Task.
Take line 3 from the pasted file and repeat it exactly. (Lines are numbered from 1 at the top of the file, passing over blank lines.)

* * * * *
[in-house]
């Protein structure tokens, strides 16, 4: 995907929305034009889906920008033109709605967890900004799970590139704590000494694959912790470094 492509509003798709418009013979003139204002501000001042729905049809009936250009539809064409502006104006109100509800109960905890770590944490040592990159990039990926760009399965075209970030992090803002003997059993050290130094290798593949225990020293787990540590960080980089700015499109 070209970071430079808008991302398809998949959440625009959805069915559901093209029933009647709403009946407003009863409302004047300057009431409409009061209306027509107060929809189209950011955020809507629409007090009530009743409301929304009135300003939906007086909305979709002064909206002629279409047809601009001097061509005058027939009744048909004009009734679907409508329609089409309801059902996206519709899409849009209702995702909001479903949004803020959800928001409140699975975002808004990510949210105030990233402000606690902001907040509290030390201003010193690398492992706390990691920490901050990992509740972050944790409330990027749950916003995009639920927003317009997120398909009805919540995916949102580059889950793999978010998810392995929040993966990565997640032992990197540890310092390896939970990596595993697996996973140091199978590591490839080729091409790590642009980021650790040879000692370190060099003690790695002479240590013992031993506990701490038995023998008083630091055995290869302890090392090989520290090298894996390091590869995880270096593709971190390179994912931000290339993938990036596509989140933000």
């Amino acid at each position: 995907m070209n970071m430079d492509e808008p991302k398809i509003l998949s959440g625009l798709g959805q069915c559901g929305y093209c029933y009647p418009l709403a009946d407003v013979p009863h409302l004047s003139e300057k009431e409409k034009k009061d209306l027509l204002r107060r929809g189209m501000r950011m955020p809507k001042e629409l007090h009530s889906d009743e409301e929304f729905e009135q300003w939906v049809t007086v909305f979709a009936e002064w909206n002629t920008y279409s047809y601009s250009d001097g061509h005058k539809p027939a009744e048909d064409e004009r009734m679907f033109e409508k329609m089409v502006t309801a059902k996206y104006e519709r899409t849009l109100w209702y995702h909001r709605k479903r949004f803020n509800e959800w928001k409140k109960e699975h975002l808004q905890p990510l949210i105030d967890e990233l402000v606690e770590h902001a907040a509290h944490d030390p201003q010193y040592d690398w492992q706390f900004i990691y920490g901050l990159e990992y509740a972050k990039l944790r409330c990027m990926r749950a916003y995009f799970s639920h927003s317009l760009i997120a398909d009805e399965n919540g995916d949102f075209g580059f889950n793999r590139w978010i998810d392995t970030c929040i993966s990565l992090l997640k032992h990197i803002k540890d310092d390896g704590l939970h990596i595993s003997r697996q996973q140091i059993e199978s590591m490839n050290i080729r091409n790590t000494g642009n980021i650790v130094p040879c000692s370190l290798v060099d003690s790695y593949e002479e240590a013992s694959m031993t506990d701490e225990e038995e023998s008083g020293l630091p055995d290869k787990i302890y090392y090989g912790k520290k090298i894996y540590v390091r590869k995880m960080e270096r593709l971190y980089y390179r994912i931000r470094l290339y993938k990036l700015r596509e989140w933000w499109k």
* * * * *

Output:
């Amino acid at each position: 995907m070209n970071m430079d492509e808008p991302k398809i509003l998949s959440g625009l798709g959805q069915c559901g929305y093209c029933y009647p418009l709403a009946d407003v013979p009863h409302l004047s003139e300057k009431e409409k034009k009061d209306l027509l204002r107060r929809g189209m501000r950011m955020p809507k001042e629409l007090h009530s889906d009743e409301e929304f729905e009135q300003w939906v049809t007086v909305f979709a009936e002064w909206n002629t920008y279409s047809y601009s250009d001097g061509h005058k539809p027939a009744e048909d064409e004009r009734m679907f033109e409508k329609m089409v502006t309801a059902k996206y104006e519709r899409t849009l109100w209702y995702h909001r709605k479903r949004f803020n509800e959800w928001k409140k109960e699975h975002l808004q905890p990510l949210i105030d967890e990233l402000v606690e770590h902001a907040a509290h944490d030390p201003q010193y040592d690398w492992q706390f900004i990691y920490g901050l990159e990992y509740a972050k990039l944790r409330c990027m990926r749950a916003y995009f799970s639920h927003s317009l760009i997120a398909d009805e399965n919540g995916d949102f075209g580059f889950n793999r590139w978010i998810d392995t970030c929040i993966s990565l992090l997640k032992h990197i803002k540890d310092d390896g704590l939970h990596i595993s003997r697996q996973q140091i059993e199978s590591m490839n050290i080729r091409n790590t000494g642009n980021i650790v130094p040879c000692s370190l290798v060099d003690s790695y593949e002479e240590a013992s694959m031993t506990d701490e225990e038995e023998s008083g020293l630091p055995d290869k787990i302890y090392y090989g912790k520290k090298i894996y540590v390091r590869k995880m960080e270096r593709l971190y980089y390179r994912i931000r470094l290339y993938k990036l700015r596509e989140w933000w499109k």